De Levende Natuur nummer 2 van 2018 (English summary)
Changes in landscape, human impact and management of moorland pools near Oisterwijk and Boxtel
H. van Dam
The complex of over 150 moorland pools in the Oisterwijk-Boxtel area is one of the most important and well-known areas of shallow western European softwater lakes. Thirty pools with extensive historical records of chemistry and biota were resampled in 2015 and data on changes in landscape, human impact and management were retrieved from archives and interviews. Until the end of the 19th century the pools were situated in heathlands and aeolian drift sands. They formed an essential part of the agricultural landscape as well as a source of energy (peat cutting) and proteins (fish farming). The fish farming required inlet of well-buffered water from nearby small streams, so gradients between inlet water and the originally poorly buffered pool water caused a high biodiversity. In the course of the 19th century the common heathland areas were sold to private owners and partially transformed to forest of Scots pines or arable land. In the first half of the 20th century the areas with the largest nature values were included in nature reserves, who could be barely protected from the desiccation and eutrophication of the environment. In the second half of this century the pools were also acidified by atmospheric deposition of sulphur and nitrogen compounds. In the last quarter of the 20th century and the first decade of the present century measures were taken to reduce the impact of acidification and eutrophication, including sediment removal and inlet of well-buffered groundwater. However it is a nearly impossible task to compensate for the excess ammonium deposition (mainly originating from current agricultural practice), which is two to four times higher than the critical load.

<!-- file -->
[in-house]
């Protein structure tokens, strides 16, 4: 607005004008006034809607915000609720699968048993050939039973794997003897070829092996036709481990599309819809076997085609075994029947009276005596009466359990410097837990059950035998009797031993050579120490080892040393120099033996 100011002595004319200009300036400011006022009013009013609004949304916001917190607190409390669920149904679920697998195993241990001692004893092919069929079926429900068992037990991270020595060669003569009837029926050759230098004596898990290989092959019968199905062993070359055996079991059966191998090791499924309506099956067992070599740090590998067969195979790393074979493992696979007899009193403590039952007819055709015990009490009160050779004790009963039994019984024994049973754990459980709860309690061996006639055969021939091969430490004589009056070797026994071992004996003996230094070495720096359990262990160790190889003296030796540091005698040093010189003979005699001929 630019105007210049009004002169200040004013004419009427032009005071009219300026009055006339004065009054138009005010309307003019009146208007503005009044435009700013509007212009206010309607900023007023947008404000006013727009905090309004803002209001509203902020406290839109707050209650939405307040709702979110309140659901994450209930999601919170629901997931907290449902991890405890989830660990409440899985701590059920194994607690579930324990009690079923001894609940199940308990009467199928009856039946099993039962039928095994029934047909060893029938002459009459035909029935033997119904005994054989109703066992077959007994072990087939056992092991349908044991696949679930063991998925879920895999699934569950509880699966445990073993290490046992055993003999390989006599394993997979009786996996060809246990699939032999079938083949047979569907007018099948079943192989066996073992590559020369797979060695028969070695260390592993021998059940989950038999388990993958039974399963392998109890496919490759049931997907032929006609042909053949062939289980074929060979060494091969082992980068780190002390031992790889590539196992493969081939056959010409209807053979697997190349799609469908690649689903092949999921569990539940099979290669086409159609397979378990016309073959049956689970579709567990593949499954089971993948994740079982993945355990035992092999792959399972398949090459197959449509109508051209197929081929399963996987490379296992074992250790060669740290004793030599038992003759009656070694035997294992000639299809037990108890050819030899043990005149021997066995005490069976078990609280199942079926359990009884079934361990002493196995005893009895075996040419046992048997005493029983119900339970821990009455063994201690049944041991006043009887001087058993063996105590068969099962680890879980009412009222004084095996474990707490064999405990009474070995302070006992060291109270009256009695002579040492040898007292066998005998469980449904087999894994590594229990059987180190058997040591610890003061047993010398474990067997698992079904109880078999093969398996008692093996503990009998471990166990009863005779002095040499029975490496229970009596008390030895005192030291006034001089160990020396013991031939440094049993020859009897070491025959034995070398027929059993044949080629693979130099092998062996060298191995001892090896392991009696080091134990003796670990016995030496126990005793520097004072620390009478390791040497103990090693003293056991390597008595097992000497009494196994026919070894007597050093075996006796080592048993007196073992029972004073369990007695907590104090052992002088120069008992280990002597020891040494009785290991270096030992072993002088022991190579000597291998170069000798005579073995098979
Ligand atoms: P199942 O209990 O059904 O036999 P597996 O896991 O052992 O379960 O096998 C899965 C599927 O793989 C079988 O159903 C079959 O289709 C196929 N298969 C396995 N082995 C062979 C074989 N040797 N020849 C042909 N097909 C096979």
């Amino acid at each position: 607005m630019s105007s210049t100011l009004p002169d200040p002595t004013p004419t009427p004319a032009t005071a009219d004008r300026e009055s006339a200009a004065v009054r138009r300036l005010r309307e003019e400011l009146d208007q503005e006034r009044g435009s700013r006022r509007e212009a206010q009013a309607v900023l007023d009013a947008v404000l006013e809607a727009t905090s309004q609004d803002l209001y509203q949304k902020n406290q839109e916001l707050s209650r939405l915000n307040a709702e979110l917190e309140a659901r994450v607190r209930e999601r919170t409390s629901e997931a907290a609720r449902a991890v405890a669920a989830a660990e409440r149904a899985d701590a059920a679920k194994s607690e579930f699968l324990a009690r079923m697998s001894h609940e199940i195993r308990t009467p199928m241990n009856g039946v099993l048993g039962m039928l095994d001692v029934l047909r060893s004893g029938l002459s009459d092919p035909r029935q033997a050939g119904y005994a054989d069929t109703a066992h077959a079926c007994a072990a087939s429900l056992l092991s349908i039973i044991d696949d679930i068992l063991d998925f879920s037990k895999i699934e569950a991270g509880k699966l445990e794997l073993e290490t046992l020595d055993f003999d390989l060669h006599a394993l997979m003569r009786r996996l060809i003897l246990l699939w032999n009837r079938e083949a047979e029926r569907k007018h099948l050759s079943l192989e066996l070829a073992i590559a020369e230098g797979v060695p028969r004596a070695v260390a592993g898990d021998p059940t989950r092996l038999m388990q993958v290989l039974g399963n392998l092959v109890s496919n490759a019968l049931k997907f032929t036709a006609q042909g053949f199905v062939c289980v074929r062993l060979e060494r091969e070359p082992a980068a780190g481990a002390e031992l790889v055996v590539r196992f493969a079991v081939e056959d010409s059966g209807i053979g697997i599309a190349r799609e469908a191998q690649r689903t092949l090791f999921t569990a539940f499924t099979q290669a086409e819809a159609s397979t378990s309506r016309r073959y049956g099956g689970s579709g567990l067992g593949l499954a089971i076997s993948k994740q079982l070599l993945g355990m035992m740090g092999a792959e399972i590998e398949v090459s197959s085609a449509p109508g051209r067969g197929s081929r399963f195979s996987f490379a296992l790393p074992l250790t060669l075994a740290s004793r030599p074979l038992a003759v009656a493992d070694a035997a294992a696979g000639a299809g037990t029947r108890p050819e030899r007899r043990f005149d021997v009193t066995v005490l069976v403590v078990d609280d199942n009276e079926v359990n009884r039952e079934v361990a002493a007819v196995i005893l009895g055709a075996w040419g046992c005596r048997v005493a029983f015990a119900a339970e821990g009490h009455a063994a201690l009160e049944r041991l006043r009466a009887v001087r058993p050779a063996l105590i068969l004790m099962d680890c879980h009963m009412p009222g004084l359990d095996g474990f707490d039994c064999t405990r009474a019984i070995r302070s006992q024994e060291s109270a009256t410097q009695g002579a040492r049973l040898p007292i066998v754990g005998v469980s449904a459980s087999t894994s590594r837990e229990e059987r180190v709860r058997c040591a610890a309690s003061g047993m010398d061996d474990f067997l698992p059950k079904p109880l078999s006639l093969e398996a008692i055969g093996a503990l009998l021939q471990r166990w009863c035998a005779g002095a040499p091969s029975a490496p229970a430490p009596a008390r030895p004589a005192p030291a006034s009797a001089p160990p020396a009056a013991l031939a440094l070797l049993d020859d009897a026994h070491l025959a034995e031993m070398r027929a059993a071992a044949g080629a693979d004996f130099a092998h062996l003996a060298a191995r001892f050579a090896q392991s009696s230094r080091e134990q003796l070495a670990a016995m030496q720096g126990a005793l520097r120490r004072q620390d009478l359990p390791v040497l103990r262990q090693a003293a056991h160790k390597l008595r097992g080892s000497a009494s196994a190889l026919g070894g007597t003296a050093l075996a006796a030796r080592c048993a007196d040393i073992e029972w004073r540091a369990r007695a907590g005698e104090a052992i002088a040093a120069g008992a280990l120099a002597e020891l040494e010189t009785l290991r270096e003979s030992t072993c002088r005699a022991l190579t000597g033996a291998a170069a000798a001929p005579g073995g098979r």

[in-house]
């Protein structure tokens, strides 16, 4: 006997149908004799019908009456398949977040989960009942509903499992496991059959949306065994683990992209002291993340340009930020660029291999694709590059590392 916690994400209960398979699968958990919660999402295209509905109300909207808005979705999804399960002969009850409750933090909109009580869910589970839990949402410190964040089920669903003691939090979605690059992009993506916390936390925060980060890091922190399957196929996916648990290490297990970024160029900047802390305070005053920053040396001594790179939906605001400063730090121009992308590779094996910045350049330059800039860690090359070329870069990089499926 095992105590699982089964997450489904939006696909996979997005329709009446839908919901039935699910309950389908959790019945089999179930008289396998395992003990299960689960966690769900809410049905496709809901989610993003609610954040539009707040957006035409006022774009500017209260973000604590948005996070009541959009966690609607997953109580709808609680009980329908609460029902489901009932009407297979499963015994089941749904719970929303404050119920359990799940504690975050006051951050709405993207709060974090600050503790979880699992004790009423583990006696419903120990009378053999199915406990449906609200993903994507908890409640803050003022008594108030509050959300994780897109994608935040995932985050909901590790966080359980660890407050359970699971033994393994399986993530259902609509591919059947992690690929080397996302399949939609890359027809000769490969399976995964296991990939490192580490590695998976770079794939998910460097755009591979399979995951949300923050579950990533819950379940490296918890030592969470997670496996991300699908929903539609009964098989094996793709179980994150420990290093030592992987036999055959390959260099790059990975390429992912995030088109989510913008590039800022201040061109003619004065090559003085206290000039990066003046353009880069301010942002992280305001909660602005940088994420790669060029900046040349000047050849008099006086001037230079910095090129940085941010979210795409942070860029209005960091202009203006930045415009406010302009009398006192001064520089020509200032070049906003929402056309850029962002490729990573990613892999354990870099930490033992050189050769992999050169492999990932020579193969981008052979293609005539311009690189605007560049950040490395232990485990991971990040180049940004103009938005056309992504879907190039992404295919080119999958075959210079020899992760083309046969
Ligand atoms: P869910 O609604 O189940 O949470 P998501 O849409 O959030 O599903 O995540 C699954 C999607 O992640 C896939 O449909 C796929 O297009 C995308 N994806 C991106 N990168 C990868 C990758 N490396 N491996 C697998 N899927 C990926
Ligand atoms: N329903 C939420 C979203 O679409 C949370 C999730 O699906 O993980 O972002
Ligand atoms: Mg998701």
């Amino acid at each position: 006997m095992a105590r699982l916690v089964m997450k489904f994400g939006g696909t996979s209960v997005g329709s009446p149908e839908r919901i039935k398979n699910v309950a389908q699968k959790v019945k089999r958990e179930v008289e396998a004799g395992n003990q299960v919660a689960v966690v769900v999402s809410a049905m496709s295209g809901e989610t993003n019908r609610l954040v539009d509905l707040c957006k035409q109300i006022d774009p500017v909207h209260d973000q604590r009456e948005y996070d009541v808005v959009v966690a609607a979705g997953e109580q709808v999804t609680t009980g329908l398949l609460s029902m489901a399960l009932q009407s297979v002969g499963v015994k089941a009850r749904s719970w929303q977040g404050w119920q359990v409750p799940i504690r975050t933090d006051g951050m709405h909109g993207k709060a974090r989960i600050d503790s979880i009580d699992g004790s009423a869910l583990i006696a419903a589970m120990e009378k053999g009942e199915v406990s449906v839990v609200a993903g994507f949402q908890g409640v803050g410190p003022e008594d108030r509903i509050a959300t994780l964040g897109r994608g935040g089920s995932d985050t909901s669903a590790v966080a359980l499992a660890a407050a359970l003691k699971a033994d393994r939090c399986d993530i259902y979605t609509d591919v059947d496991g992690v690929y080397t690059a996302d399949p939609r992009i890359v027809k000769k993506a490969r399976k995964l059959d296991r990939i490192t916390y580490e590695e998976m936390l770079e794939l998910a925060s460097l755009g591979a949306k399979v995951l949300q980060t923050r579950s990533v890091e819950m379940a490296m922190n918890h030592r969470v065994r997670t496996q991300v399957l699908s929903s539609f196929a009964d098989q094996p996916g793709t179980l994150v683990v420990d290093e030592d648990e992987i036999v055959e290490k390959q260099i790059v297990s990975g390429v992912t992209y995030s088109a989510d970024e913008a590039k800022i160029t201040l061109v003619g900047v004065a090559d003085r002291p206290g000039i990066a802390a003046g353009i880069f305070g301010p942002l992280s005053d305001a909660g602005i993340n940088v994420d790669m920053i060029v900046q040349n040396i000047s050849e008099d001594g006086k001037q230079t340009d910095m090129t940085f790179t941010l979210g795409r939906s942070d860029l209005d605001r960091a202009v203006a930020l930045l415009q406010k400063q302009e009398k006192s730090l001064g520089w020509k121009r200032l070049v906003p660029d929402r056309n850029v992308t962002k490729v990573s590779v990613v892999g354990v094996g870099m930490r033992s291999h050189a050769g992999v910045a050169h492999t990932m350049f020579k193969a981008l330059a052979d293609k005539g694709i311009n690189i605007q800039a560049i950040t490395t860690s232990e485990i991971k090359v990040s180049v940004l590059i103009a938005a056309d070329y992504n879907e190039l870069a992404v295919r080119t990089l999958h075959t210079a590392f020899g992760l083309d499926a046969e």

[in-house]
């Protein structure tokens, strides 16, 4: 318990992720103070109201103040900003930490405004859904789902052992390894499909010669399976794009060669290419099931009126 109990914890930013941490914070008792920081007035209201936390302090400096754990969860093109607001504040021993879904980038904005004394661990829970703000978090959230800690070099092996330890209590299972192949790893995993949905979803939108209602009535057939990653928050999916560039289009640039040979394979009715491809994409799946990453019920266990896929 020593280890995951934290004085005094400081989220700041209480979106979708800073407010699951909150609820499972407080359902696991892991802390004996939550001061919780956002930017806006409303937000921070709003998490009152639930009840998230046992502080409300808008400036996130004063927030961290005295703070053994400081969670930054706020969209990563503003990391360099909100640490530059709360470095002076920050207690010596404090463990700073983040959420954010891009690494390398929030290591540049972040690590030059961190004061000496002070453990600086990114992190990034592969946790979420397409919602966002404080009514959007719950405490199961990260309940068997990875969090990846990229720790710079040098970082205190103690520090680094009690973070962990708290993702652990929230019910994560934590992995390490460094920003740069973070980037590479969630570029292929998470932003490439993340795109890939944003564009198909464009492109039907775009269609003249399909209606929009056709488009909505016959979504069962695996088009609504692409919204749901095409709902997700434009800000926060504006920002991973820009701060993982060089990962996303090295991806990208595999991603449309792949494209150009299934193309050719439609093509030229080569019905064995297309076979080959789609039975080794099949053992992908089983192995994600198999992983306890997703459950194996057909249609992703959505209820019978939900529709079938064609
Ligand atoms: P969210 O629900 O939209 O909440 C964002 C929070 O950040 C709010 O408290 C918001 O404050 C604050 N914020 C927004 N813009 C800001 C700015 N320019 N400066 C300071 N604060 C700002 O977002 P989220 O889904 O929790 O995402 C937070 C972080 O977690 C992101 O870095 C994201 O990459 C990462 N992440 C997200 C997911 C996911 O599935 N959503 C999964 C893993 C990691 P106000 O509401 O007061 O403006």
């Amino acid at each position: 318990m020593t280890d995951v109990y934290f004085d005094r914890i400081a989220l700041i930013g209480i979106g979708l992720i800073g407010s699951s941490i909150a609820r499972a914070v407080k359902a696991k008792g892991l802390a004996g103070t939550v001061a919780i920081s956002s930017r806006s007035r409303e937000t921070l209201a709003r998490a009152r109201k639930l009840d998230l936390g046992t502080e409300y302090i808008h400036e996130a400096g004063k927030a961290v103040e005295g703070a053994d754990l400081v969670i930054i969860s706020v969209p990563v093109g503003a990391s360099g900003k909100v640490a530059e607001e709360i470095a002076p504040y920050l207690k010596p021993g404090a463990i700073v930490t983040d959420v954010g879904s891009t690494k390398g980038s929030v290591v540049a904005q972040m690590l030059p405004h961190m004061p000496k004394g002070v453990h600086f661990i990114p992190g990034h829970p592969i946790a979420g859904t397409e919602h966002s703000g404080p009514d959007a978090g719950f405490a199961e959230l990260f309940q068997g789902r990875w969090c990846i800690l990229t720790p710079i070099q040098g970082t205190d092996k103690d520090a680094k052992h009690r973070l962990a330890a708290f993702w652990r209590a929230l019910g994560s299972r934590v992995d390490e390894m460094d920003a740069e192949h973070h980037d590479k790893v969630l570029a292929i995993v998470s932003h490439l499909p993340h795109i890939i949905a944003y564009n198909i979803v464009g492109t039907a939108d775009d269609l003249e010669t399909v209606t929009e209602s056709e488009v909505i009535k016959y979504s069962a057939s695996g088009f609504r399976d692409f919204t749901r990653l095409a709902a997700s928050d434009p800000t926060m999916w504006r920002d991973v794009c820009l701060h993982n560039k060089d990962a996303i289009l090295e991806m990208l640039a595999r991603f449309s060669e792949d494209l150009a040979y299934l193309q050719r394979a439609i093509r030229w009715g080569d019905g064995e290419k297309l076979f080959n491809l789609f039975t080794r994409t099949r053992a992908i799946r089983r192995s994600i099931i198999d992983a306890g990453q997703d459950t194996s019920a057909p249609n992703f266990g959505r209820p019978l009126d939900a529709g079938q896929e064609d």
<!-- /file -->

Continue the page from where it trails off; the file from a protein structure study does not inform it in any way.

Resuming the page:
Consequences of changes in seepage and inlet of surface water for the moorland pools near Oisterwijk
K. Hanhart & E. Brouwer
A diverse hydrological pattern is one of the driving factors behind the biodiversity of moorland pools near Oisterwijk and Boxtel. These pools are classified in four types. (1) Where a soil layer with a poor hydraulic conductivity is present under the pool only, the pool is fed by rain water and annual fluctuations of the water level are small. (2) If this soil layer extends far beyond the perimeter, such pools periodically receive moderately acid seepage water and water level fluctuations are potentially higher. (3) A third type of shallow lakes is fed by groundwater that has travelled a longer distance through the sandy soils of the Boxtel formation. Before the period of acidification, this groundwater was less acid and more rich in ferrous iron. Finally, shallow pools along the stream valleys differ from this type by receiving somewhat calcareous groundwater originating from deeper sandy formations. In some pools, the inlet of rather nutrient poor, but calcareous stream water created additional gradients extremely rich in biodiversity. Water quality severely declined due to pollution of river water, reduced groundwater seepage and pollution of groundwater. The understanding of the interaction between hydrology and biochemistry in these lakes is of vital importance for successful restoration of the former biodiversity.
Long term changes of surface water chemistry in shallow soft water lakes in Central Brabant
H. van Dam & E. Brouwer